Kinabalu UNESCO Global Geopark: Mount Kinabalu dominates this geopark in the State of Sabah at the northern end of the island of Borneo. The highest mountain lying between the Himalayas and New Guinea, Mount Kinabalu has been attracting explorers for over a century. Covering an area of 4,750 square kilometres, the geopark is home to many endemic plants and animals, including 90 orchid species that exist only on Mount Kinabalu, and the crimson-headed partridge bird not found anywhere else on Earth.



Waitaki Whitestone UNESCO Global Geopark: New Zealand’s first UNESCO Global Geopark lies on the east coast of the South Island, extending over an area of 7,214 square kilometres from the Waitaki Valley to the base of the Southern Alps. The landscapes, rivers and tides of this geopark have enormous cultural significance for the local indigenous people, the Ngāi Tahu whānui. The geopark offers exceptional insights into the history of the Earth’s eighth continent, Zealandia, or Te Riu-a-Māui in Maori.



Sunnhordland UNESCO Global Geopark: The landscapes in this geopark range from glacier-covered alpine mountains to archipelagos with thousands of islands situated on the strand flat along the coast. The geological landscape displays textbook examples of glacial erosion that occurred during the 40 ice ages. The Hardangerfjord Fault separates a billion years of geological evolution. The geopark showcases how volcanic systems build continents: at the place where two tectonic plates converge, the compressed plate crumples before being uplifted to form a mountain range in a process known as orogeny.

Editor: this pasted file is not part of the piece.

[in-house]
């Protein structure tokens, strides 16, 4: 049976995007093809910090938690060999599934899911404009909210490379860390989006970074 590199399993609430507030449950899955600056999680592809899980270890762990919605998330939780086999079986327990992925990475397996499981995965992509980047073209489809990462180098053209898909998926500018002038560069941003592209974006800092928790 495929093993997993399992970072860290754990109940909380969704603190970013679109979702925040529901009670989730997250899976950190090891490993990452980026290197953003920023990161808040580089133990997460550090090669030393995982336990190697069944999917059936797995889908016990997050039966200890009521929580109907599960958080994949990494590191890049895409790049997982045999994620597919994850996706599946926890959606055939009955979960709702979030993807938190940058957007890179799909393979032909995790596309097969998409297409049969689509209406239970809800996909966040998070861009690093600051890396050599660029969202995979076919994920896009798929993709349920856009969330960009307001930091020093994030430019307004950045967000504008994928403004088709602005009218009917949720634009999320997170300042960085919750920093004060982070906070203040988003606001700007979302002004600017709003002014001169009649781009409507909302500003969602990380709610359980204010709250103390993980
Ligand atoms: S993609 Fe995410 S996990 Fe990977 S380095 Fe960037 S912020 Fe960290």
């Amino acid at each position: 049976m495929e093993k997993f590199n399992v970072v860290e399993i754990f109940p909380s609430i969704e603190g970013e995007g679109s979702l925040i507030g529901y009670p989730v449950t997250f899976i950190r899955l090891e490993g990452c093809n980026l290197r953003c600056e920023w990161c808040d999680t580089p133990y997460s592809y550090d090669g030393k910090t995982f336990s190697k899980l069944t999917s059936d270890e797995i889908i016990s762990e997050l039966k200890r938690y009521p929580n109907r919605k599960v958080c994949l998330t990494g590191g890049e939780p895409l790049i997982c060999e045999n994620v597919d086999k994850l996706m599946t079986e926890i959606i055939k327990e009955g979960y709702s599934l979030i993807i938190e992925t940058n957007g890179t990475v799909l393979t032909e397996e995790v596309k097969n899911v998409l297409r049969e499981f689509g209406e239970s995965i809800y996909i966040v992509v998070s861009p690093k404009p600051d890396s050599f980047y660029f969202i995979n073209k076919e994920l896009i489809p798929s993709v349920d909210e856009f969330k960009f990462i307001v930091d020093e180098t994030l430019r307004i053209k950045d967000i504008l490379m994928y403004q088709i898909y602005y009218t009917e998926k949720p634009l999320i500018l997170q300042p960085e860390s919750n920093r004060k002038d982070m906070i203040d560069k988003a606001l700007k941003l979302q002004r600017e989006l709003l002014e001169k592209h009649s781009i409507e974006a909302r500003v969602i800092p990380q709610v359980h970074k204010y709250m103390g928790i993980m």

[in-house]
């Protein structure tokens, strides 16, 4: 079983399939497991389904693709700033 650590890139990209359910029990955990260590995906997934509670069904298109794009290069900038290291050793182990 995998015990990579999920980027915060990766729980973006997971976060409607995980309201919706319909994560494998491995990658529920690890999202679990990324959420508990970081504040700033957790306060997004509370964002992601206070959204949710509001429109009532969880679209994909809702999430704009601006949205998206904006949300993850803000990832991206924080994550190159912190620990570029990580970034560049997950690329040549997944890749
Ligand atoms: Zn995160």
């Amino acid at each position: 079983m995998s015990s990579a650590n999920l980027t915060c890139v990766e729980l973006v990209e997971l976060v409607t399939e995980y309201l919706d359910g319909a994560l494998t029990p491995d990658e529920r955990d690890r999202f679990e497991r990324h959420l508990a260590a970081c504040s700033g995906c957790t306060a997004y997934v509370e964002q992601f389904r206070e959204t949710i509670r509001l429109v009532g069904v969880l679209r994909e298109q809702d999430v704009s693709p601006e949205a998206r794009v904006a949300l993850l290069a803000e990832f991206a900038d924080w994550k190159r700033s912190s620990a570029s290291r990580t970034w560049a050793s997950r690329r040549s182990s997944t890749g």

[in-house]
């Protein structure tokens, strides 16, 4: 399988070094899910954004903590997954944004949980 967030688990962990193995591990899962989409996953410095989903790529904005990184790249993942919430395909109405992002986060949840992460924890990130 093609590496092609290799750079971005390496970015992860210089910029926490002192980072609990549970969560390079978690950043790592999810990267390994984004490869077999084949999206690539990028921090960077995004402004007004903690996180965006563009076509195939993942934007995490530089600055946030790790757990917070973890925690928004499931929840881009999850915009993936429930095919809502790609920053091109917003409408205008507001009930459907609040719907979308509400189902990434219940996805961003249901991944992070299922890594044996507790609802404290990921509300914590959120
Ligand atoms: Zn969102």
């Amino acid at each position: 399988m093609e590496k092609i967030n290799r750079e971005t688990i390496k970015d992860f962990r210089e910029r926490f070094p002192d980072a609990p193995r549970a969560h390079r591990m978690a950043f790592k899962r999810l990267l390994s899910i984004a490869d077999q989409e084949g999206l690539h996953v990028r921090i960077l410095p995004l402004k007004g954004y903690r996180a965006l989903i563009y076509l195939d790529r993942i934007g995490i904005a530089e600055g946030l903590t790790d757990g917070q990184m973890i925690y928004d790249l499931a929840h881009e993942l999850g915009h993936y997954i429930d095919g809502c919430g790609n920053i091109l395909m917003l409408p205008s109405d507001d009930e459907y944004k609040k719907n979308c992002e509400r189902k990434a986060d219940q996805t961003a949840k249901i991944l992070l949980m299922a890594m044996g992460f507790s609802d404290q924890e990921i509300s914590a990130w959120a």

Bohol Island UNESCO Global Geopark: The Philippines’ first UNESCO Global Geopark, Bohol Island, sits in the Visayas island group. The island’s geological identity has been pieced together over 150 million years, as periods of tectonic turbulence have raised the island from the ocean depths. Traces of the island’s subterranean past can be found in the limestone which forms characteristic karstic structures. The geopark abounds in karstic geosites such as caves, sinkholes and cone karst, including the famous cone-shaped Chocolate Hills in the centre of the geopark.



Jeonbuk West Coast UNESCO Global Geopark: This geopark tells 2.5 billion years of well-exposed geological history in the western part of the country. The vast tidal flats dotted with volcanoes and islands allow us to travel through time to piece together elements of the Earth’s history. The Korean word for tid al flats is ‘getbol’. The Gochang Getbol is one of 19 coastal wetland areas in the world with a tidal range greater than five metres (macrotidal).